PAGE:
Connecticut Court Rules on Guaranty Fund Role in Workers’ Comp Claims

By | August 23, 2011

The state insurance guaranty fund can be considered the last insurer on a workers’ compensation risk that has multiple insurers and be initially liable for paying benefits to the injured employee, with the right to recover from the other insurers, the Connecticut Supreme Court has ruled.

The Connecticut Insurance Guaranty Association (CIGA), which pays claims for insolvent insurers, had tried to avoid not only paying first and getting reimbursed but also paying anything at all on a permanent disability claim. CIGA argued that the state’s guaranty law says other insurance policies covering the same claim must be exhausted before recovery is permitted from the association.

But the state Supreme Court said that the state’s workers compensation law requiring apportionment of payments among all insurers on a risk applies to the state guaranty association just as it does to private insurers.

The high court upheld rulings by both the workers’ compensation review board and the workers’ compensation commissioner making CIGA initially liable for payment of benefits to the injured worker, Willie Franklin, since the failed insurer that CIGA represented, American Mutual, was the most recent insurer on the risk. Liberty Mutual had also insured the risk during the earlier years of Franklin’s employment.

“An insolvent insurer’s position in time on a risk may determine whether the association will be liable. Thus, in the present case, where American Mutual was the last insurer on the risk, both Liberty Mutual and the association are liable for their respective proportionate shares,” the court said.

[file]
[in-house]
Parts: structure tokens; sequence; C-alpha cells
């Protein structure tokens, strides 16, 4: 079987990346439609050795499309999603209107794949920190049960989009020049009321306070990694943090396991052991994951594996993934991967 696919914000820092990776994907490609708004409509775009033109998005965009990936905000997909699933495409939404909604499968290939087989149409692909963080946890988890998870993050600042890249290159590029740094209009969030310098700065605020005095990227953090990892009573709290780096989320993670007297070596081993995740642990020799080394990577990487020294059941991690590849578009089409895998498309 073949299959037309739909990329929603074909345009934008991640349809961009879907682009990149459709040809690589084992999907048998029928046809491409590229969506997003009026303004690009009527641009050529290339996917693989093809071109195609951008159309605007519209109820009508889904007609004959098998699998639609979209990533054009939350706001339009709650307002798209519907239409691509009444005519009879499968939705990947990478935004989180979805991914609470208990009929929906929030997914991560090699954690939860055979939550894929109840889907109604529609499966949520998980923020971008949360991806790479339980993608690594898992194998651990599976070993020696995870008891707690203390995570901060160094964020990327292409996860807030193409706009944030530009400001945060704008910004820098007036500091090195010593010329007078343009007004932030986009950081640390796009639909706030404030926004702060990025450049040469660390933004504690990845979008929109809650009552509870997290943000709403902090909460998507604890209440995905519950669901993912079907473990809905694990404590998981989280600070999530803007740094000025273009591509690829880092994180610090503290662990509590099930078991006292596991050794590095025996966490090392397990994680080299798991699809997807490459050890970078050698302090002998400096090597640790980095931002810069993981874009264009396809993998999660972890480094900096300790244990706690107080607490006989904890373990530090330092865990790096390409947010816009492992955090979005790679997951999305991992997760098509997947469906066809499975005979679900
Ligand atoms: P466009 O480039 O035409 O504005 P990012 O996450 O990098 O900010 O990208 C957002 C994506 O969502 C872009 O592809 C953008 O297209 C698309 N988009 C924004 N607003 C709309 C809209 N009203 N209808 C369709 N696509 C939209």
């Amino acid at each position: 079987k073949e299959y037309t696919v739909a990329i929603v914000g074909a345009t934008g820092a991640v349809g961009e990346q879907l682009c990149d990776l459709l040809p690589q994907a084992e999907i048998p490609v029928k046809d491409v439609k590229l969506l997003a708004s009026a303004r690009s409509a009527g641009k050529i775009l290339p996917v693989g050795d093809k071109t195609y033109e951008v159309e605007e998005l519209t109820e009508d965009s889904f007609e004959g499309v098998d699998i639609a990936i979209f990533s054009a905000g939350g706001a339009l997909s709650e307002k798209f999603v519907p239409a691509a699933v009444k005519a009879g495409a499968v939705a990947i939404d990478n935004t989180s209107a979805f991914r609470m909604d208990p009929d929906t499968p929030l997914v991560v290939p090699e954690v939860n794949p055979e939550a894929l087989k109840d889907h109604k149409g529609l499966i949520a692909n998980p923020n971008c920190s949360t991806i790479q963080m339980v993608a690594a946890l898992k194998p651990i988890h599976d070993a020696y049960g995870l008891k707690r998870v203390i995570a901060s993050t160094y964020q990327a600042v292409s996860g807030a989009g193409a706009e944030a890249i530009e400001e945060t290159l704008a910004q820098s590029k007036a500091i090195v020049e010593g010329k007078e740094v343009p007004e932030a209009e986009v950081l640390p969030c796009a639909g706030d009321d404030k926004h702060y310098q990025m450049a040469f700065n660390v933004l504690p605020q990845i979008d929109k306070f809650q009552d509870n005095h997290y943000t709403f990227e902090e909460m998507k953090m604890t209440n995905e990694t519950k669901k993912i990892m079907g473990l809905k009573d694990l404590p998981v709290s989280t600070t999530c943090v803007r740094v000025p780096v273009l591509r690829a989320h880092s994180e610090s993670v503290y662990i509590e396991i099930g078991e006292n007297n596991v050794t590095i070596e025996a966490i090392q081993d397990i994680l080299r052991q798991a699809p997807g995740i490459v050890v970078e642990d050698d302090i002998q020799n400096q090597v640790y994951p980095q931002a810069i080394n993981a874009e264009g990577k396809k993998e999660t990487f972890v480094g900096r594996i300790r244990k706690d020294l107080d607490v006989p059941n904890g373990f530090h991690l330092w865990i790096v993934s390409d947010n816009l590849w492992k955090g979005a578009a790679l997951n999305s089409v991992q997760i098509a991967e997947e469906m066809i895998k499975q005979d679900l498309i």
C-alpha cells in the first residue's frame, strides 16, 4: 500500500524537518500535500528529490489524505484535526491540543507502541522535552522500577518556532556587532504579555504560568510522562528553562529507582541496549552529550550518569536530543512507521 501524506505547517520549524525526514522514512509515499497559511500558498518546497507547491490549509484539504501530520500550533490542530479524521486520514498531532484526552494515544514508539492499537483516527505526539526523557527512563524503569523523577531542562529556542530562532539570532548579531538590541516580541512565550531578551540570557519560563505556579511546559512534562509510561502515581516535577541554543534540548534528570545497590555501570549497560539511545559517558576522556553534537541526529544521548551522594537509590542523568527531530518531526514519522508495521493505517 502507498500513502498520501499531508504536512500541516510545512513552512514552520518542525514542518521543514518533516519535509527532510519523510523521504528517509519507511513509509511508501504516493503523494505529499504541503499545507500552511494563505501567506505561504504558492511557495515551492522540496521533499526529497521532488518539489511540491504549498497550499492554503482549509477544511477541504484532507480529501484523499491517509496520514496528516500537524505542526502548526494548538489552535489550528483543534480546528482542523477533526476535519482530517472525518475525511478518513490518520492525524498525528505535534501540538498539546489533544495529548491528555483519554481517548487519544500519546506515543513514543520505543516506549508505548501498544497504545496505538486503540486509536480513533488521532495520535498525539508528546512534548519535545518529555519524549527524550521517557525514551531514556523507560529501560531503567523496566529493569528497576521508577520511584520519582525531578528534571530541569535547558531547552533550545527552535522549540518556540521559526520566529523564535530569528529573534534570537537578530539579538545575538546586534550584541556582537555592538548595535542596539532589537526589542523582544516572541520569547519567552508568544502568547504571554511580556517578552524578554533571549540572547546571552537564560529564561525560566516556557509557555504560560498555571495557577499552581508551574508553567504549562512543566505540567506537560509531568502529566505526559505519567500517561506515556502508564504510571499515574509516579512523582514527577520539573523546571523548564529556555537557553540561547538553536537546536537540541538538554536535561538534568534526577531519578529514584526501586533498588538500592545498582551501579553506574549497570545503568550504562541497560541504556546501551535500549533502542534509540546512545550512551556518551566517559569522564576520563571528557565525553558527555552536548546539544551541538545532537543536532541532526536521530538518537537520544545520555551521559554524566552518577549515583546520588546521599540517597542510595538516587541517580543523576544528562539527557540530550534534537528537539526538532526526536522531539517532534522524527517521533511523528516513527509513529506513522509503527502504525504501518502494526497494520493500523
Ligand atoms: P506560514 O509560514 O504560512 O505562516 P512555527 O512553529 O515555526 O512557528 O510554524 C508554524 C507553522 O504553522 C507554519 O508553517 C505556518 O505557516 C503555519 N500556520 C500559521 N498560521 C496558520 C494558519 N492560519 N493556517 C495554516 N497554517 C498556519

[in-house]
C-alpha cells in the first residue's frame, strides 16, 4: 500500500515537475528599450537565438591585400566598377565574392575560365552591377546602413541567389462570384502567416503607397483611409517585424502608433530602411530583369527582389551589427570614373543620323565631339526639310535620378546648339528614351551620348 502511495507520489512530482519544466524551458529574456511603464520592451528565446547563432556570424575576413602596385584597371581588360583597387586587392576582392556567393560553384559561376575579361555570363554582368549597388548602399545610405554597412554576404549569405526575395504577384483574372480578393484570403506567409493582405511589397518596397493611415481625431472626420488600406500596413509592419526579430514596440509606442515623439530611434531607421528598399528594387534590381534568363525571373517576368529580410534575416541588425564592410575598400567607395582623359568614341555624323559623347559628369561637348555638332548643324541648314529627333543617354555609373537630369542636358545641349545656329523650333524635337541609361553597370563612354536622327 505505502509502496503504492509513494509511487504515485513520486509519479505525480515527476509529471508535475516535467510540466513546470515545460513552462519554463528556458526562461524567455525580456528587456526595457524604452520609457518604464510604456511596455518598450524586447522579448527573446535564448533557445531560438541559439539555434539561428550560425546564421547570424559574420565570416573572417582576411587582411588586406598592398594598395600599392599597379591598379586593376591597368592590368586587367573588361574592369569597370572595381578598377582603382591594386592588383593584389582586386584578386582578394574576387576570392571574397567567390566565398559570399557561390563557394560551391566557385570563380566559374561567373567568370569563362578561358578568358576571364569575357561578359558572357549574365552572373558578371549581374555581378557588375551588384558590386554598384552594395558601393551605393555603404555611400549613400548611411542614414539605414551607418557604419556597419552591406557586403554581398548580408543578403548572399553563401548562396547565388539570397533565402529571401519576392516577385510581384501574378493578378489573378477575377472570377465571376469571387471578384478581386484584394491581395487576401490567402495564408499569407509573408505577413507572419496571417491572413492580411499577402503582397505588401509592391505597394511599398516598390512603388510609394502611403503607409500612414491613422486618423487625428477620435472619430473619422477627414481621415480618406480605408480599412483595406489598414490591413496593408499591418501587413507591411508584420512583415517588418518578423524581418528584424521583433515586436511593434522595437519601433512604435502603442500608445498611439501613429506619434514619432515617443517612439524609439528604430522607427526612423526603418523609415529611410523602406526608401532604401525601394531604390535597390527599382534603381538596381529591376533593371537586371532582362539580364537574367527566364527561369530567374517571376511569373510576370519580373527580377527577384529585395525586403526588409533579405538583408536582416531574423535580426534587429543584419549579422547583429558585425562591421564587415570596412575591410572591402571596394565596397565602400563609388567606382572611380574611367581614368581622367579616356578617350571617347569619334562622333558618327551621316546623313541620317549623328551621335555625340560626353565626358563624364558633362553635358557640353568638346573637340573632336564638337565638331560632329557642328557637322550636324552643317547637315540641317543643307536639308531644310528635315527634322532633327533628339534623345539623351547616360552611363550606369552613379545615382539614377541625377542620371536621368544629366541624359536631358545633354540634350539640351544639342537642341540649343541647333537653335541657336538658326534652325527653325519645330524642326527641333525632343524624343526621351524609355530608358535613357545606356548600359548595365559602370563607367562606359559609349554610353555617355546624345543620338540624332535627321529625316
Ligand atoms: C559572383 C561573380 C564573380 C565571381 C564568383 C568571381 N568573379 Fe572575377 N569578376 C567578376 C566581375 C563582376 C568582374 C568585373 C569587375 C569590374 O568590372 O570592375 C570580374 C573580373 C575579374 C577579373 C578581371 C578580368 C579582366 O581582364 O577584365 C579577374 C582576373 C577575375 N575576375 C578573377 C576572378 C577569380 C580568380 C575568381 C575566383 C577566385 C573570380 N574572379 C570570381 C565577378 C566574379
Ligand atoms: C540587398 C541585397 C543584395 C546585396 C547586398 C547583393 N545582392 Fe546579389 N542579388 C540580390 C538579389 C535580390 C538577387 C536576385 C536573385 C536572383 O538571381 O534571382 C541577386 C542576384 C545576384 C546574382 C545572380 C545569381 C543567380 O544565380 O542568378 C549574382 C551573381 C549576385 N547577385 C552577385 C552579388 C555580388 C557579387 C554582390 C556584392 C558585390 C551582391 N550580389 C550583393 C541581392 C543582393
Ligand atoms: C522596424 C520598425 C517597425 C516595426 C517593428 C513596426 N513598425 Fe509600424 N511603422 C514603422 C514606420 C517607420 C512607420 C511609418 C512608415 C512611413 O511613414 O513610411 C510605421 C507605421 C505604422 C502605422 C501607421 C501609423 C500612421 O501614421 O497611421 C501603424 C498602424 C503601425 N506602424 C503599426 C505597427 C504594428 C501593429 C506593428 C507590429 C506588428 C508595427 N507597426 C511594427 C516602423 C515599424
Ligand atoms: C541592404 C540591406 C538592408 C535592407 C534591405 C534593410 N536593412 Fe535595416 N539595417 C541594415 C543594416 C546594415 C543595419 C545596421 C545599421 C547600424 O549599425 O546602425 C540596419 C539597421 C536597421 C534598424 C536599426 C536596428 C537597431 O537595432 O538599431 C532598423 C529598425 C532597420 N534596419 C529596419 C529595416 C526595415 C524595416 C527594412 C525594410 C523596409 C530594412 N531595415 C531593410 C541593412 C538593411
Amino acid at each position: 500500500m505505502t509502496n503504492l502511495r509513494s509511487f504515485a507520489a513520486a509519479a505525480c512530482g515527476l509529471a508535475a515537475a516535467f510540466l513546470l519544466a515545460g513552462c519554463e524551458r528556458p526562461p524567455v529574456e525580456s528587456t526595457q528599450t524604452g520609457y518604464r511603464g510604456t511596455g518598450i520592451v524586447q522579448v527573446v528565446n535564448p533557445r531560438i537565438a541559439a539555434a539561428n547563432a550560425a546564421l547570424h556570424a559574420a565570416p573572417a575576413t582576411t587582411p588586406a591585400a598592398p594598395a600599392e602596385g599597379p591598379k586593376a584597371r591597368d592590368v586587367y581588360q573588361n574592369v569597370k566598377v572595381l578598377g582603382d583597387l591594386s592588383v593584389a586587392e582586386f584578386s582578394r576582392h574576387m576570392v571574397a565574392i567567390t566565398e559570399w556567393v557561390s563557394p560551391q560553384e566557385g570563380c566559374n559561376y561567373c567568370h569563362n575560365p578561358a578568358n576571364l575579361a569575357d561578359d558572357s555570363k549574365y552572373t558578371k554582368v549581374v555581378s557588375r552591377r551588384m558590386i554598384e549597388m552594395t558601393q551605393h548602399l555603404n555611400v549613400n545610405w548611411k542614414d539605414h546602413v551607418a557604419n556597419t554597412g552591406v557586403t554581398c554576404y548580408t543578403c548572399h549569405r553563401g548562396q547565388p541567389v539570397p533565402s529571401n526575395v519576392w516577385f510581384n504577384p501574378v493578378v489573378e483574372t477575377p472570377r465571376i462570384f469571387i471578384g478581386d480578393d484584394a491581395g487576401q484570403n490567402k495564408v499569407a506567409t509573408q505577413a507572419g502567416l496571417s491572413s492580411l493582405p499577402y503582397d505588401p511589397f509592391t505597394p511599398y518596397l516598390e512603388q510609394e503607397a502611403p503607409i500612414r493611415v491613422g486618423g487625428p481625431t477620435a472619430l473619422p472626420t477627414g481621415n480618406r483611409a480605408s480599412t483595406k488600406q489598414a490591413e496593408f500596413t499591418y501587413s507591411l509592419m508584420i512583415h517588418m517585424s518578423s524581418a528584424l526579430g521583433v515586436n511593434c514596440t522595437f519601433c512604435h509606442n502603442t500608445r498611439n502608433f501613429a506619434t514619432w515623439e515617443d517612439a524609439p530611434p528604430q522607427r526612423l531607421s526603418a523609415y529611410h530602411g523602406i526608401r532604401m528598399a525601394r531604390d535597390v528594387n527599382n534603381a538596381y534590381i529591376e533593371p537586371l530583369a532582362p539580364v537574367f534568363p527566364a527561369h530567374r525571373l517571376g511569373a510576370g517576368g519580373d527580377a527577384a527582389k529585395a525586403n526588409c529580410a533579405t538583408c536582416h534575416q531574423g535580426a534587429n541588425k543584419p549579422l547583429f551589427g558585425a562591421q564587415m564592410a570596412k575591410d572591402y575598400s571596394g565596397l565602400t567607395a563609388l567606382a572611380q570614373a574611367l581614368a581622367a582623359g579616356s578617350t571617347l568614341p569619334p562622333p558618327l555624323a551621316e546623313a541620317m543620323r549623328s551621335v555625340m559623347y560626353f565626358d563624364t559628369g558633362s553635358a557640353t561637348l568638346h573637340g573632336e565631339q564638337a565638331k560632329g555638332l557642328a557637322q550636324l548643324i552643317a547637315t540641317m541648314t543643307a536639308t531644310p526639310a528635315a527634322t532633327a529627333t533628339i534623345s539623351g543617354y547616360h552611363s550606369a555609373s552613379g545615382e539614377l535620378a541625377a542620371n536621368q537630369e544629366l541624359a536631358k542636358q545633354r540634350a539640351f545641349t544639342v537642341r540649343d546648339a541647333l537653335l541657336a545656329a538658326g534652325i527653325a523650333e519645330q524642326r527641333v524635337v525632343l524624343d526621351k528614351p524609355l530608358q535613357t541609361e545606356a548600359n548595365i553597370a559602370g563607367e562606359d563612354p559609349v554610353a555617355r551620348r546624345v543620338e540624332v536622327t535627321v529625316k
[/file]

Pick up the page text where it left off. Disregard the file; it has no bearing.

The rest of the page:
Franklin was employed Superior Casting from January, 1963, through October, 1977. In 2003, he was diagnosed with silicosis, caused by having breathed in sand dust and chemical fumes during his employment. He was unable to work and had a 40 percent permanent partial impairment to both lungs. Following his diagnosis, he filed a claim for workers’ compensation benefits alleging an occupational disease brought about by repetitive trauma.

Liberty Mutual Insurance Co. insured the period from January, 1963, through August, 13, 1964, while American Mutual Liability Insurance Co. insured the period from August 14, 1964, through October, 1977.

Sometime after Franklin terminated his employment with Superior, American Mutual was declared insolvent. As a result, CIGA became liable for American Mutual claims under the guaranty act.

Because Franklin’s trauma occurred during the periods of both insurers’ coverage, the commissioner determined that under the state’s workers’ compensation act, payments should be apportioned. The commissioner ruled that since American Mutual was the last insurer on the risk, it was initially liable for any payment of benefits due Franklin. Liberty Mutual was ordered to reimburse the guaranty association for its proportionate share—11.26 percent—of retroactive benefits, as well as future benefits presented by the association.

The association balked at paying, arguing that shifting liability to solvent insurers is consistent with the policies underlying the guaranty act. CIGA relied on the exhaustion clause, and another claim that there was overlapping coverage, both of which it said negated its obligation and meant that Liberty Mutual must assume all liability for the claim.

But the high court agreed with the commissioner that the exhaustion requirement does not conflict with the apportionment rules and also dismissed the notion there was overlapping coverage.

“The mere fact that the association is entitled to reimbursement for the period that Liberty Mutual insured does not render the coverage overlapping. The reimbursement arises from the administration of the claim, not substantive liability for the claim,” the court said.

The case is Willie Franklin v. Superior Casting et al (SC 18501).

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